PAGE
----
Linda Seed, $0.99
Contemporary Romance, 2015
I’m not going to lie, I picked up this book because of the author’s last name. I think I may have mentioned once or twice that I have an embarrassing crush on Joseph Seed in the Far Cry games, and if you ply me with enough alcohol, I’ll admit that his siblings John and Jacob are kind of hot too. Hence, when I see the author’s name, my fingers have checked out this title before I realized what I had done. This is why I always say kids shouldn’t try to be like me when they grow up.
Moonstone Beach kicks off the author’s Main Street Merchants series, and this one revolves around the bookstore owner Kate Bennett. It’s been about two years since a bitter divorce, and she’s thinking that maybe she should dip her toes back into the dating scene. Meanwhile, we have Jackson Graham, the head chef at the neighborhood upscale restaurant who calls Kate an idiot shortly after they first meet for not knowing her wine. Naturally, he’s the romance hero.
I know I am going to have issues with this story when in the first page alone, Kate lets her employee berate her like a shrieking harpy on drugs, and tells me that she can’t fire that disagreeable old bag because Althea was hired by her late mother. Given that Kate runs a used bookstore, it’s likely that she is going to go bankrupt soon in this economic climate, and she is also spineless enough to let her employee treat her with utter disdain. Fortunately, I soon realize that this aspect of Kate’s personality is deliberate, designed by the author to be part of our heroine’s character development. Similarly, Jackson being an asshole is by design, he is going to be a more agreeable bloke by the time the story ends.
In a way, this is nice, as I don’t have to worry about my blood pressure while I am turning the pages. On the other hand, this may not necessarily be a good thing, as I can detect the author’s intention right away. When I do this, it means that it’s either the author being a bit too transparent with her hand, kind of like a bad card player, or I am not engaged enough by the story to be swept away by the characters. I’m leaning towards a mix of both, actually, to describe my reaction.
I’m not too engaged by the story because, for some reason, the heroine spends more time with another guy than Jackson at the first third or so of the story, and when Jackson does appear, he’s being an ass. I don’t see any chemistry developing between these two, and it doesn’t help that there are various secondary characters milling around these two like people who really need a life, egging them on to hook up and copulate. The whole thing feels like any generic small town romance out there, only this time the chemistry is further muted to make the romance feel even less interesting.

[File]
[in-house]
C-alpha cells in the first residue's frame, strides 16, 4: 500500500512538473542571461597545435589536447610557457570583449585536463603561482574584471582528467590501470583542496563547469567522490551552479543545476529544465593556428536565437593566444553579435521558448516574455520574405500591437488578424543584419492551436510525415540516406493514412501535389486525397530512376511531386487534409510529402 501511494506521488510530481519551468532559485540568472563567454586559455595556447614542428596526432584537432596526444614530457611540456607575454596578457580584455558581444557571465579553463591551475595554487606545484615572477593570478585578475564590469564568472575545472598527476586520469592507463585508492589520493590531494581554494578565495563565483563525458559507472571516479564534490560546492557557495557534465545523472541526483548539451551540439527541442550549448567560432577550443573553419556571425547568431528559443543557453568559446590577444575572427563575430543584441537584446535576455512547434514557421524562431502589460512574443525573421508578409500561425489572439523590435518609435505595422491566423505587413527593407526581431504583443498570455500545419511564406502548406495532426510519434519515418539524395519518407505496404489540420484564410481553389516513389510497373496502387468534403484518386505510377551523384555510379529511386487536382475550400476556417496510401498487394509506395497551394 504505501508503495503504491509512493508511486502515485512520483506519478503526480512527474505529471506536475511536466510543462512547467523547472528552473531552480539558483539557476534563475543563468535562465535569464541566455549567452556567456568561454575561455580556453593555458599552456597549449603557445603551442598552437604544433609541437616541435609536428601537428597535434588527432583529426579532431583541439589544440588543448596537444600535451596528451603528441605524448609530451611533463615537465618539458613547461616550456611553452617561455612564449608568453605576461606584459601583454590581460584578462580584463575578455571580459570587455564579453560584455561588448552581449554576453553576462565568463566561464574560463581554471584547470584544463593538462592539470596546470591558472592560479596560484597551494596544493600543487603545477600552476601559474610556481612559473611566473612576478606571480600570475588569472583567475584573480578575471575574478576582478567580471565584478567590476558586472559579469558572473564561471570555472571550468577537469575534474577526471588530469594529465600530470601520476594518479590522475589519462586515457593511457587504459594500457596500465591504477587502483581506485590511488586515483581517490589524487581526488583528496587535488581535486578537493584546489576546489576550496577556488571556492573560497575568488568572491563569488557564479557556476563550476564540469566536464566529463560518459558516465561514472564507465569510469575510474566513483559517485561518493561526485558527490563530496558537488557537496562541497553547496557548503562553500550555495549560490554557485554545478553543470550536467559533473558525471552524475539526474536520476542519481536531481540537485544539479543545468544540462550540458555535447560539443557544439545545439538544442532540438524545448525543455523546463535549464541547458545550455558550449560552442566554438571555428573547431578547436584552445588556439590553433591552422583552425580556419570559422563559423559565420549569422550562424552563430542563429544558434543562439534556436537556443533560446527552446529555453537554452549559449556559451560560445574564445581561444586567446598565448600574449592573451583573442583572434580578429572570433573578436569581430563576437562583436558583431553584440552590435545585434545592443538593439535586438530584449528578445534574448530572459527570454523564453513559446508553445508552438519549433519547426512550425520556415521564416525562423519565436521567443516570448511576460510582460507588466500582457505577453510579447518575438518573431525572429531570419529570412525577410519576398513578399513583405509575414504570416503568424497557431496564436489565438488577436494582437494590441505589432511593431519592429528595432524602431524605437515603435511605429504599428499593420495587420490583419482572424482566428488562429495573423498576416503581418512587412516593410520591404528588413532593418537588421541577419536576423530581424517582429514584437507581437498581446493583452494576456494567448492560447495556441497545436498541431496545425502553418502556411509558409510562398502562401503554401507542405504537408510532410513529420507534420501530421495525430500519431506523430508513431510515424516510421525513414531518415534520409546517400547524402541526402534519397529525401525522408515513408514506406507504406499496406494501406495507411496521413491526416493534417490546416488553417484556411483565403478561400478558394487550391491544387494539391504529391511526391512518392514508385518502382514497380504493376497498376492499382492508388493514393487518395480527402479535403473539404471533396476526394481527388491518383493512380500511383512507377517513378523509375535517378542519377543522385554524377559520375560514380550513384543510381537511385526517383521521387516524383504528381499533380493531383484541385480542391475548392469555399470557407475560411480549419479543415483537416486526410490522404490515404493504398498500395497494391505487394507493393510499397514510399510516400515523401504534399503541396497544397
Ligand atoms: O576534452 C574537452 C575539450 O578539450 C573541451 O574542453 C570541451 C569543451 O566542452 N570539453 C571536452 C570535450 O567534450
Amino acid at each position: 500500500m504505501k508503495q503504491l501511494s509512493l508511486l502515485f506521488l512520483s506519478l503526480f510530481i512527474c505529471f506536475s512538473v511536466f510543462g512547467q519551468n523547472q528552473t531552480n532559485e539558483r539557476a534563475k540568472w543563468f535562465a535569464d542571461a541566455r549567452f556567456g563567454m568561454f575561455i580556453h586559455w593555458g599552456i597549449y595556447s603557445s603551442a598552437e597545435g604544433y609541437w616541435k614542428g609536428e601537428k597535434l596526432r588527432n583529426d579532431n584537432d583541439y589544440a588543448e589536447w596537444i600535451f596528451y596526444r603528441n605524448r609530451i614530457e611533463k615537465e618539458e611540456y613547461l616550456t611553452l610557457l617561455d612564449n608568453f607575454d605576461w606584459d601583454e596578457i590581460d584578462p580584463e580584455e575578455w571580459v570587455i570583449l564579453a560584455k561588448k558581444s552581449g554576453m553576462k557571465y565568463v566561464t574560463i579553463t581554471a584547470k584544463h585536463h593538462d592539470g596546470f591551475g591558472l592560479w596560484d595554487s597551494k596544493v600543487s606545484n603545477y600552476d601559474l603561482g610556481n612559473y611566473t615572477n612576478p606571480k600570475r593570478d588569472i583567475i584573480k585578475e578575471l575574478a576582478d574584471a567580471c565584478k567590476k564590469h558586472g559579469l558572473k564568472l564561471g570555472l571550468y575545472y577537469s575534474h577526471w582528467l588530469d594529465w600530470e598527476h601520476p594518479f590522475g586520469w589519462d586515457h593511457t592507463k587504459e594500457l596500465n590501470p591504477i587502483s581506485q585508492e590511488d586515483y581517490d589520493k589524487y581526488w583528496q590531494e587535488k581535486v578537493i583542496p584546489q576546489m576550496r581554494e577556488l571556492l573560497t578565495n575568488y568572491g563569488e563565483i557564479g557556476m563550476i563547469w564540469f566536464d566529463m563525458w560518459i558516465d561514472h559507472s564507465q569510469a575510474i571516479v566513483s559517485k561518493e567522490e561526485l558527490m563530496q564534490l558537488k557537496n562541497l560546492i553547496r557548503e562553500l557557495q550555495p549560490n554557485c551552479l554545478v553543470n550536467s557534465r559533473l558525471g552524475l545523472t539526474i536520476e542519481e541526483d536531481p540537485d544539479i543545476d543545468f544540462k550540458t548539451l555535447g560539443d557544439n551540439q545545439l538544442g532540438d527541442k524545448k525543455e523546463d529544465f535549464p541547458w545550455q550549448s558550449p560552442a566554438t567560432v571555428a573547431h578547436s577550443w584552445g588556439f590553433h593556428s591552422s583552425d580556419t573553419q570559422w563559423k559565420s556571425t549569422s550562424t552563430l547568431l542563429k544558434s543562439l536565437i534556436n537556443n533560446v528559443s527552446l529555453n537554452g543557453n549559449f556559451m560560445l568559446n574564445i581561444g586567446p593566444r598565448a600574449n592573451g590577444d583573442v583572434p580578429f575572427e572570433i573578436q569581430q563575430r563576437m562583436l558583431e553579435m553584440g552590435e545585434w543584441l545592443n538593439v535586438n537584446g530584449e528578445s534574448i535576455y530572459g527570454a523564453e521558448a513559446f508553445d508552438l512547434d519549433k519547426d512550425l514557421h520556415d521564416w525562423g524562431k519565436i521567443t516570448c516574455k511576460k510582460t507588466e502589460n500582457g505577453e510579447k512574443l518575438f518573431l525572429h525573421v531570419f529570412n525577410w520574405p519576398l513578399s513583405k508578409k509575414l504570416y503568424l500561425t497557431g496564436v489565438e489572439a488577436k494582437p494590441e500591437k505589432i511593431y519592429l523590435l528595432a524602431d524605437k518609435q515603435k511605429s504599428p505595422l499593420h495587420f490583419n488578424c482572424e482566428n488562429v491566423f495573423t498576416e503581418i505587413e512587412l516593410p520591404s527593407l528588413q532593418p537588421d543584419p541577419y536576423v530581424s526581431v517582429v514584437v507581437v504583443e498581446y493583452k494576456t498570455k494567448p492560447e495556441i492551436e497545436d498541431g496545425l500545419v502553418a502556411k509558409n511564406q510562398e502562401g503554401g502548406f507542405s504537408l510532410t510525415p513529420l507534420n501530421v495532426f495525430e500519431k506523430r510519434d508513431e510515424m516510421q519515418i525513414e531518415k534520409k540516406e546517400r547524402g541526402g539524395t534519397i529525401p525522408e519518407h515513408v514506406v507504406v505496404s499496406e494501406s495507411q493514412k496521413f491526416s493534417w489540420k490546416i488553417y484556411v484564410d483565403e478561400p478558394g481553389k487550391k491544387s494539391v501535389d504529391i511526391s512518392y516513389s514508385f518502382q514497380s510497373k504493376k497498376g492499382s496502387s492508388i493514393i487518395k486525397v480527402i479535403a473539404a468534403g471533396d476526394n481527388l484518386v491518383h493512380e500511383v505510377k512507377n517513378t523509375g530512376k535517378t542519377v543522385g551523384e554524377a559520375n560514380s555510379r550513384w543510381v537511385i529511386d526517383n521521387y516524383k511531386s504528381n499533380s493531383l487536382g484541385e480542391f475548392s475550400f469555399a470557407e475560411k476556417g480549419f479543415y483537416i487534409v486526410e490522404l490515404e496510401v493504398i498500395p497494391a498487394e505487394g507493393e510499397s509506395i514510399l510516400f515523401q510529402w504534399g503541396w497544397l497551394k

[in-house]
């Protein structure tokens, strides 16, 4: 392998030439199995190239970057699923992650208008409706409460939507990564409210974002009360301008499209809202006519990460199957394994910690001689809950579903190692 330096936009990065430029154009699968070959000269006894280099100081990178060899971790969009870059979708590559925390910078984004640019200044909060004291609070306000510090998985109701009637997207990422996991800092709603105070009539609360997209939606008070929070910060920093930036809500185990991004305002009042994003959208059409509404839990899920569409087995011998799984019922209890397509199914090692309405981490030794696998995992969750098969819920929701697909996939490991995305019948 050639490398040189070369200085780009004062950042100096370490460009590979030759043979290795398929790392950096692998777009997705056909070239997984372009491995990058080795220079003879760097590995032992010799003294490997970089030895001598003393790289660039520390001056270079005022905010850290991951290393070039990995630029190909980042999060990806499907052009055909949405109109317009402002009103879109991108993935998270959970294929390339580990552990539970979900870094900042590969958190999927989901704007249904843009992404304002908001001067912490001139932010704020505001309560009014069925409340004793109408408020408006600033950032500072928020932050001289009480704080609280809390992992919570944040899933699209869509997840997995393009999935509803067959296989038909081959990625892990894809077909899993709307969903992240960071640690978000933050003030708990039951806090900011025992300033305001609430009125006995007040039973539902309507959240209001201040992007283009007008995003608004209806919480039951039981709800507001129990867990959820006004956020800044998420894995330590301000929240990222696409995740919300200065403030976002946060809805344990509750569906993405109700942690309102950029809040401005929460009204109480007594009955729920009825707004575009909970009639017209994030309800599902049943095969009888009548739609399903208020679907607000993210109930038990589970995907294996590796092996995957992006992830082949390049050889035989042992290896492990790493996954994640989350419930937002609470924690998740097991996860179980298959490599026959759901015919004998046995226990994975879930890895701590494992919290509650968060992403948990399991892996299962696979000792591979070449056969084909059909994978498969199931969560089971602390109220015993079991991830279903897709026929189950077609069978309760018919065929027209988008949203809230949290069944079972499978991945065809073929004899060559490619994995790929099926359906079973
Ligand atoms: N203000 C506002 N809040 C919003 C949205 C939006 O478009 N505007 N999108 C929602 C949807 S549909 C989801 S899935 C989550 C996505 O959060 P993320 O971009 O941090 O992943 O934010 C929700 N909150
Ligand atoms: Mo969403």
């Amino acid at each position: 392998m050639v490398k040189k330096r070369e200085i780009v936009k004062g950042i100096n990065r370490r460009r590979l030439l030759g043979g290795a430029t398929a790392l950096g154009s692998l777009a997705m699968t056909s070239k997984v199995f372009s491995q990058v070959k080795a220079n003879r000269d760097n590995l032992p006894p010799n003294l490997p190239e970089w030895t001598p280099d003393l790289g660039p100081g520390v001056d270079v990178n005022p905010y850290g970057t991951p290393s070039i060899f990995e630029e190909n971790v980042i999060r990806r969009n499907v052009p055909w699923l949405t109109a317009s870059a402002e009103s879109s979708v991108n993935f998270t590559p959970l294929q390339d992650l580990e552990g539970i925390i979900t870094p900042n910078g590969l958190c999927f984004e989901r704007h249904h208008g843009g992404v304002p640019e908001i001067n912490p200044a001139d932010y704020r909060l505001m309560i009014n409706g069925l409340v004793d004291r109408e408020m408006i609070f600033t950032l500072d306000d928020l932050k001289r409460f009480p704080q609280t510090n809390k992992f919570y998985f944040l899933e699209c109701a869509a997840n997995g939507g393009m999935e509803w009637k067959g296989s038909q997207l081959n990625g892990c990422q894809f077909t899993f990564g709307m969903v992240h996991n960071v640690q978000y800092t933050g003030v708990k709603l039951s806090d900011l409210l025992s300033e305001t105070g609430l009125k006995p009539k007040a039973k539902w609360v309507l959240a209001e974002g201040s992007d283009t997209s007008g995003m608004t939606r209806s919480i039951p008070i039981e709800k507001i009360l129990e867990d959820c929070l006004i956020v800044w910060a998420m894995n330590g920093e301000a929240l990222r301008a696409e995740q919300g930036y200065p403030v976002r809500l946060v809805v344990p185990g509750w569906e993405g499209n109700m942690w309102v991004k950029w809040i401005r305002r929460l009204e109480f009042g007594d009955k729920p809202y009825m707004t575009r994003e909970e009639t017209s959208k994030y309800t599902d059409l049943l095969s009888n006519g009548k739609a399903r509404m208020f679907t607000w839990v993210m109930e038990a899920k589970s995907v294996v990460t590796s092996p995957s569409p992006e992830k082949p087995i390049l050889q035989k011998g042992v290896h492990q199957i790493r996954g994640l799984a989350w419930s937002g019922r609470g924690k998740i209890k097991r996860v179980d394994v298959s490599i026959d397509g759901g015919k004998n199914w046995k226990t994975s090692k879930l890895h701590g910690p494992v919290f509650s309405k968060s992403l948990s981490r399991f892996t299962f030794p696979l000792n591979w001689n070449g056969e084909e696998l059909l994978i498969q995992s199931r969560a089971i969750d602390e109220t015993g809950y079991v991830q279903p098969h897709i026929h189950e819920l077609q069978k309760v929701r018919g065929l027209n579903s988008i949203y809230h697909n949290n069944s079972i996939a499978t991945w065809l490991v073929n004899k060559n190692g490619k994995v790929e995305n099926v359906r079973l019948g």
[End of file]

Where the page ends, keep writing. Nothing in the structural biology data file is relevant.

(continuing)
Also, while the scenery is nice, the whole place feels a little too good to be true.
The author is too transparent with her hand because the first half and the second half feel like they were each written by a different author. In the first half, Kate is such a doormat with other people, but when the author feels that it is time for her heroine to shape up, Kate morphs abruptly into a completely different person altogether. The “epiphany” and “self improvements” aspects of the heroine take place too drastically and in an unnaturally accelerated manner. Our poor heroine is like a marionette with strings pulled a little too obviously by the puppet master. It’s the same with Jackson. He’s such an insensitive boor, and then, all of a sudden, he’s a completely different guy.
A little research reveals that Moonstone Beach is Linda Seed’s first published story, and yes, it certainly feels like a debut effort. The author has a good idea about what she wants in her story and where she wants her characters to go, but she tends to get impatient and has her characters experience character growth in an unrealistically quick and drastic manner. Secondary characters behave more like heavy handed plot device than anything else, and there are moments when characters speak like guests on a talk show host rather than organically. Thus, there is a very contrived feel to the whole thing. Everything feels staged, nothing feels organic.
Still, the fact that the author has a sense of awareness about her characters bodes well for my potential enjoyment of her subsequent titles. The problems here are pretty typical of those in a debut effort, usually due to inexperience. Good things may still come one day.